Table 1. SWT Widgets

WidgetSwing equivalentDescription
TrackerNoneProvides tracking rectangles that provide visual feedback
MenuJMenuA container for MenuItems
ButtonJButtonA simple button
LabelJLabelA simpler JLabel with no Image or Border capabilities
ProgressBarJProgressBarThe traditional progress bar
SashJSplitPaneA Sash is actually the Splitter portion, not a container
ScaleJSliderSelects a value by sliding a knob within a bounded interval
SliderJSlider, JScrollBarMore like a scrollbar than a Slider
ListJListA list of strings
TextJTextField, JPasswordField, JTextAreaA multipurpose text entry field
ComboJComboBoxA drop-down list for select string values
GroupJPanelTitled Border
TreeJTreeThe classical tree view interface
TableJTableA table of elements
TabFolderJTabbedPaneA simpler JTabbedPane
ToolBarJToolBarA simpler JToolBar
CoolBarJToolBarA detachable, more configurable toolbar
AnimatedProgressNoneDeprecated, instead use ProgressBar with the style SWT.INDETERMINATE
CLabelJLabelA simple label
CComboJComboBoxA combo box
ViewFormJPanelEquivalent to a custom JPanel with three subpanels arranged vertically; used in Eclipse to create a view
SashFormJSplitPaneA JSplitPane that allows more than two children
CTabFolderTabFolderLike TabFolder, but with more style choices
TableTreeNoneA combination of a JTree and JTable

In combination with the classes in the JFace packages, the Eclipse UI frameworks provide most of the functionality required to build modern user interfaces. Figure 5 provides a graphical representation of the SWT widget and custom packages.

Figure 5. SWT widgets. Click on thumbnail to view full-sized image.

At the top, you have the Widget class, which is the top-level class from which all other user interface objects descend. It's analogous to the AWT's Component and the Swing's JComponent. One recurring pattern of usage in SWT is that most new components aren't created by subclassing but by using composition. Furthermore, most SWT classes aren't meant to be extended outside the confines of the SWT implementation. The Widget class also provides a dispose() method that relinquishes any operating-system resources associated with the widget and the widget's children.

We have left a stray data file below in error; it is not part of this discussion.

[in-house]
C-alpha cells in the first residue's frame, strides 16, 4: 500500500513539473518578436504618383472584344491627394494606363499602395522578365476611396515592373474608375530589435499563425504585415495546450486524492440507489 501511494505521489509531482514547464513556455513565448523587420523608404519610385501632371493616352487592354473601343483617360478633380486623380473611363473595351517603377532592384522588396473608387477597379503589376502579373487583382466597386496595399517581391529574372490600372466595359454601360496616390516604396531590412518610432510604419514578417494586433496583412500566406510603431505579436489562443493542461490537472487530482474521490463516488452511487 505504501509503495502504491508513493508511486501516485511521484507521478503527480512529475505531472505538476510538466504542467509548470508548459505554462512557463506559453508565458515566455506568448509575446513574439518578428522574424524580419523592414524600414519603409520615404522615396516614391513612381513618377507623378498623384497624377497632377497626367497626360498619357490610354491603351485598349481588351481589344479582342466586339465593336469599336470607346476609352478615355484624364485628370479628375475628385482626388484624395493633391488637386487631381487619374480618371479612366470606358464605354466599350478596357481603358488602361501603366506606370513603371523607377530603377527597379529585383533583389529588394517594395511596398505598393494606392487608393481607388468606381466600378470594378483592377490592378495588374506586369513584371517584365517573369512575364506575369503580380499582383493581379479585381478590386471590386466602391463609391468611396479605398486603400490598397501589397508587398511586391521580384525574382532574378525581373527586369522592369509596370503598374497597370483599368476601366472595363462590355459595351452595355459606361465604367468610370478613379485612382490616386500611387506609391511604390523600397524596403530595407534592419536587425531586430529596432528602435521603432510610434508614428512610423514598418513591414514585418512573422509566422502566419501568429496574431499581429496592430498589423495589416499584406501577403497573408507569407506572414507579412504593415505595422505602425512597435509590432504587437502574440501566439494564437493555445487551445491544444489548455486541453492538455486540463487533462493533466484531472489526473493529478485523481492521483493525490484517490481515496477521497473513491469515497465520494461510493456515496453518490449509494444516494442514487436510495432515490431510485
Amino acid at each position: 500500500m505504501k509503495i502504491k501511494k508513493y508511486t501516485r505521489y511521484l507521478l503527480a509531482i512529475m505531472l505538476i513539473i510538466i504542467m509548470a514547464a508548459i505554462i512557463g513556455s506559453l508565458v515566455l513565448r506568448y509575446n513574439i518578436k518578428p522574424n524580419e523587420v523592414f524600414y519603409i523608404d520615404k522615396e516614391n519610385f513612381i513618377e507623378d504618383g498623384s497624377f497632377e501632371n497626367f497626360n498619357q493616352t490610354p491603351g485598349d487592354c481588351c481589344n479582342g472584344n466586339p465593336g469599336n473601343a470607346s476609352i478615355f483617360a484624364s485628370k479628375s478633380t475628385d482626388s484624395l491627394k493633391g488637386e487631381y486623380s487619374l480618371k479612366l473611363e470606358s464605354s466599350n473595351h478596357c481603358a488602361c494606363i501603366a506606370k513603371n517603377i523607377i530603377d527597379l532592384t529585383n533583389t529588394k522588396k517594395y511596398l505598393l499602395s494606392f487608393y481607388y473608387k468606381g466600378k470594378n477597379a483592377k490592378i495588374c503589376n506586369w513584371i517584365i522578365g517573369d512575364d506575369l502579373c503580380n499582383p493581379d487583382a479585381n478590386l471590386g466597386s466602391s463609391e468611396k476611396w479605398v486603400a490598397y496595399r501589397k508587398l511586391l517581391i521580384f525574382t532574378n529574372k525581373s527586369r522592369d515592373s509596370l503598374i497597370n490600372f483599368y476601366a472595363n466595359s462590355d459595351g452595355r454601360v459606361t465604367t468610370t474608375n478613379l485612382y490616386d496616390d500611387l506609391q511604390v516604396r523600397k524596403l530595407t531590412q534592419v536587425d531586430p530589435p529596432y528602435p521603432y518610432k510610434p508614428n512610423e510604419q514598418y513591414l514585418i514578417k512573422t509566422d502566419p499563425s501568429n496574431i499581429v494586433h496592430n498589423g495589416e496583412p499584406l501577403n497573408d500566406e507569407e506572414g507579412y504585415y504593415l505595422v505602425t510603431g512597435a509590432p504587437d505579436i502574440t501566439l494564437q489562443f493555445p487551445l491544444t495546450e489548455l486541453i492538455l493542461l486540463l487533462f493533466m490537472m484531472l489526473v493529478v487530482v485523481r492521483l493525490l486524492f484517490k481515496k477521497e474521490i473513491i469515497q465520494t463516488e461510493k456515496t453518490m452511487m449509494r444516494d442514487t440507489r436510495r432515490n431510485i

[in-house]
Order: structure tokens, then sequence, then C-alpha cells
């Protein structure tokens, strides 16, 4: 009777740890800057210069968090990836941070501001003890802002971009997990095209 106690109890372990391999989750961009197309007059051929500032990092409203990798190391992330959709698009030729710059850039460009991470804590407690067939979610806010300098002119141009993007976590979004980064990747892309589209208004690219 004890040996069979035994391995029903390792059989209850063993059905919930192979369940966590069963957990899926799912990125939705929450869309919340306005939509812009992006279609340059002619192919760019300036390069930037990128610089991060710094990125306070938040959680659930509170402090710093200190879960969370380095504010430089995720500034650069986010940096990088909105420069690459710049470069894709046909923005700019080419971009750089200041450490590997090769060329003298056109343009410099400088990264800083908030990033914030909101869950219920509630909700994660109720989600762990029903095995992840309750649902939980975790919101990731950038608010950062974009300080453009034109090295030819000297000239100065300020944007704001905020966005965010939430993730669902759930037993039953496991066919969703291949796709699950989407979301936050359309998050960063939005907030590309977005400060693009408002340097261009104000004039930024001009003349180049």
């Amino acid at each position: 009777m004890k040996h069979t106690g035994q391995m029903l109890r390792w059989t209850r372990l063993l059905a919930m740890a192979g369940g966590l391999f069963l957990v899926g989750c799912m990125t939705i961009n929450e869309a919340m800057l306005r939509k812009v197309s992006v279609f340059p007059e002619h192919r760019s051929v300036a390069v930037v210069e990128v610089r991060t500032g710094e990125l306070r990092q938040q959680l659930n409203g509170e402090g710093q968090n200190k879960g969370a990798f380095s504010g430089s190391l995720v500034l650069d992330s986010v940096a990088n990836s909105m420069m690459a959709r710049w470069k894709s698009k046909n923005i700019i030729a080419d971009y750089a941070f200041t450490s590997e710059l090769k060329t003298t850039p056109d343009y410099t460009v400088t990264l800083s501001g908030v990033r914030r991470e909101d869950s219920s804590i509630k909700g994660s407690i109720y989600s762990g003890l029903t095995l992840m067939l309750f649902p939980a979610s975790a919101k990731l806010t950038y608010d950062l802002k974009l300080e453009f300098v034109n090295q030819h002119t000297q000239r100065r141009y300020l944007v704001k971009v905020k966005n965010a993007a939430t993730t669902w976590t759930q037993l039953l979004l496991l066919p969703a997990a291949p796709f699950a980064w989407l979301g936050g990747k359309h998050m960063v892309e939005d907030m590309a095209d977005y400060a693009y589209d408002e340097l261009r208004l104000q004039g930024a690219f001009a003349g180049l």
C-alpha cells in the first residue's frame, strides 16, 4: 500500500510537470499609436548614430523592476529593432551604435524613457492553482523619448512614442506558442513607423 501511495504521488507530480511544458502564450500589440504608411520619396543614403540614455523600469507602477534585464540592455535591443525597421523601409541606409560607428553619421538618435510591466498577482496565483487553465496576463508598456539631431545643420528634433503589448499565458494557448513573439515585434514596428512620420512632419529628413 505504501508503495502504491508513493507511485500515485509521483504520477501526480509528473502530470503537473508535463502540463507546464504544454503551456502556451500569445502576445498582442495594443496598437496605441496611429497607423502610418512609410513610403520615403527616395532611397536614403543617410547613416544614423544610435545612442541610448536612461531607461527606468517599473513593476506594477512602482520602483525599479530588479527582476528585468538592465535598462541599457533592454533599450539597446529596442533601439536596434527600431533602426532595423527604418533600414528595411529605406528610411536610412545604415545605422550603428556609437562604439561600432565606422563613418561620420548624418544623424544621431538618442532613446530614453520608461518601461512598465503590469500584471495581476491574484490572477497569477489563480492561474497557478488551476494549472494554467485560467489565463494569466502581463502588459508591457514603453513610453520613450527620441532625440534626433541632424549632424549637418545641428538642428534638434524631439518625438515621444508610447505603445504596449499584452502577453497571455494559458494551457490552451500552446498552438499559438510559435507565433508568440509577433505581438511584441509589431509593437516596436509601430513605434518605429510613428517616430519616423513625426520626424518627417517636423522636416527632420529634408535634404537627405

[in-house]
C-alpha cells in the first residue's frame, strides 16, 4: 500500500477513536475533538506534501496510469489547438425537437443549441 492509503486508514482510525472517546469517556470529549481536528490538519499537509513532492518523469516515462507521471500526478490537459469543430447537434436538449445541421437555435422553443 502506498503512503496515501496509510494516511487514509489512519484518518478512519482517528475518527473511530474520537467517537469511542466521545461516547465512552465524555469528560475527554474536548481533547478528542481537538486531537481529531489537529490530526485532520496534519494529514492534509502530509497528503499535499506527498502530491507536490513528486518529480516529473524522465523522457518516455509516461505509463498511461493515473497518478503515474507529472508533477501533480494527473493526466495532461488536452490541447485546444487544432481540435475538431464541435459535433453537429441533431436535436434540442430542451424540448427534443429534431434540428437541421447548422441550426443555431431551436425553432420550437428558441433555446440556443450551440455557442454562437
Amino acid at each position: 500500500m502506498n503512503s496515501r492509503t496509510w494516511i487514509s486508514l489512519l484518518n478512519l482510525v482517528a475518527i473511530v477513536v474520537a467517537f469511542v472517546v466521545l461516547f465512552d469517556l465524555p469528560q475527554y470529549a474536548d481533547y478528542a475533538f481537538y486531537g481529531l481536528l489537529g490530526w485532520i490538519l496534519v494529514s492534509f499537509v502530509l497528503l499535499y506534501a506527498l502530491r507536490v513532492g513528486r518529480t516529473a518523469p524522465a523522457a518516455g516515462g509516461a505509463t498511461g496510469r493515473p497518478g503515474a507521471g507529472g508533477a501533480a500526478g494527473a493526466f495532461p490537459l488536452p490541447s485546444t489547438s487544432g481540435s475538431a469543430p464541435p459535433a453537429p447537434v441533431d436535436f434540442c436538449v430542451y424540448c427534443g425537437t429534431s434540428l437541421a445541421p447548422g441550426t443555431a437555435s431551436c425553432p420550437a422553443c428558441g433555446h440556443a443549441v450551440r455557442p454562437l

Within the Widget class, you have the Control class, which represents a windowed user-interface class, such as Buttons and Labels. Within Control, you have Scrollable, and down at the bottom of the hierarchy you have Composite and Canvas. These last two classes form the basis for creating your own widgets. Canvas is used when the widget is owner-drawn, and Composite is used when you're creating a compound widget.

Probably the most radical difference between working with SWT and working with Swing is how the widgets are constructed. SWT has strict parenting rules for the creation of a widget, that is, you cannot create a widget without a having a parent already created. This is just a natural consequence of the widgets being thin veneers to the native widgets, because the OS resources need to be allocated at construction time. A typical widget constructor takes two arguments: the parent widget and the style bits (which can be constructed by OR-ing together individual integer values). Style bits are a hint to the underlying OS of how the widget should be rendered. The org.eclipse.swt.SWT class contains a large collection of constants that are used for setting the style of a particular widget. Because this is a loosely typed way to set a widget's look and feel, it's important to consult the Javadoc on a particular widget to learn which styles are applicable because passing an erroneous style wouldn't cause an exception; the styles are simply ignored.

For certain widgets, the style is an idempotent property. That is, a widget style cannot be changed after its creation.

Further examination of Figure 5 shows that whole-part widgets such as Trees and Tables contain parts that are descendants of the Item class. For example, in the case of a Table, the composing parts are TableColumns and TableItems.

Notice that the Shell class is just a specialization of a Composite (a subclass of Decorations, which provides appearance and behavior for Shell classes). In an SWT application, the Shell class is the top-level container that can hold widgets.

The last item to point out is the org.eclipse.swt.custom package, which provides custom widgets that extend the capabilities of the basic widgets. Also not shown in Figure 5 is the Dialog hierarchy, which provides commonly used dialog boxes, including ColorDialog, DirectoryDialog, FileDialog, FontDialog, MessageBox, and PrintDialog.

SWT layouts

Like AWT and Swing, SWT uses the concept of layouts (or layout managers) to determine the position and size of widgets in a container. An SWT Composite has an associated layout, and child widgets have associated layout data that enables a layout to make decisions about the size and positioning of a widget. You can find SWT layout classes in the org.eclipse.swt.layout package.